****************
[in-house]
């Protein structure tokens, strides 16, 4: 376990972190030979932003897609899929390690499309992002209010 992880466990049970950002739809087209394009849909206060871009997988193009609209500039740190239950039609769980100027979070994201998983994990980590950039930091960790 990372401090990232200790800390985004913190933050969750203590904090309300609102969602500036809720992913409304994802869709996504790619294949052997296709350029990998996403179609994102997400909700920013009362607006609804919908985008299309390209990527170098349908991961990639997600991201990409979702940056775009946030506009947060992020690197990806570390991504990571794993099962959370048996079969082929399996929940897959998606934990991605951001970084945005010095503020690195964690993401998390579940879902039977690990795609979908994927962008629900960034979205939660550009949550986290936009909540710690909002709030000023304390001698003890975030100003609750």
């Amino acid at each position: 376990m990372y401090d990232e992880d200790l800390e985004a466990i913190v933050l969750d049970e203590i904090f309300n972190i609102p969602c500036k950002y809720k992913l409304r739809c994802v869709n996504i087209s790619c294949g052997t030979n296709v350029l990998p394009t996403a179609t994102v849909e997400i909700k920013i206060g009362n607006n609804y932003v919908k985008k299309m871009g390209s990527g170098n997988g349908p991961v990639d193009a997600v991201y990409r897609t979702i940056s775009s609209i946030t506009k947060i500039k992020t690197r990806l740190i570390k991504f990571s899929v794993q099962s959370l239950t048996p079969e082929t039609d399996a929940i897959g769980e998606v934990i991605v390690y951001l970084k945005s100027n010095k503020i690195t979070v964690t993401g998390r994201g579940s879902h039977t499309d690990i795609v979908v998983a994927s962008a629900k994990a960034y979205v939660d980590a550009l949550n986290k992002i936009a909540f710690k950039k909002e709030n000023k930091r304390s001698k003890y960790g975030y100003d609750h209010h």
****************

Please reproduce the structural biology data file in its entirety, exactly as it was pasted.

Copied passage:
[in-house]
């Protein structure tokens, strides 16, 4: 376990972190030979932003897609899929390690499309992002209010 992880466990049970950002739809087209394009849909206060871009997988193009609209500039740190239950039609769980100027979070994201998983994990980590950039930091960790 990372401090990232200790800390985004913190933050969750203590904090309300609102969602500036809720992913409304994802869709996504790619294949052997296709350029990998996403179609994102997400909700920013009362607006609804919908985008299309390209990527170098349908991961990639997600991201990409979702940056775009946030506009947060992020690197990806570390991504990571794993099962959370048996079969082929399996929940897959998606934990991605951001970084945005010095503020690195964690993401998390579940879902039977690990795609979908994927962008629900960034979205939660550009949550986290936009909540710690909002709030000023304390001698003890975030100003609750």
């Amino acid at each position: 376990m990372y401090d990232e992880d200790l800390e985004a466990i913190v933050l969750d049970e203590i904090f309300n972190i609102p969602c500036k950002y809720k992913l409304r739809c994802v869709n996504i087209s790619c294949g052997t030979n296709v350029l990998p394009t996403a179609t994102v849909e997400i909700k920013i206060g009362n607006n609804y932003v919908k985008k299309m871009g390209s990527g170098n997988g349908p991961v990639d193009a997600v991201y990409r897609t979702i940056s775009s609209i946030t506009k947060i500039k992020t690197r990806l740190i570390k991504f990571s899929v794993q099962s959370l239950t048996p079969e082929t039609d399996a929940i897959g769980e998606v934990i991605v390690y951001l970084k945005s100027n010095k503020i690195t979070v964690t993401g998390r994201g579940s879902h039977t499309d690990i795609v979908v998983a994927s962008a629900k994990a960034y979205v939660d980590a550009l949550n986290k992002i936009a909540f710690k950039k909002e709030n000023k930091r304390s001698k003890y960790g975030y100003d609750h209010h």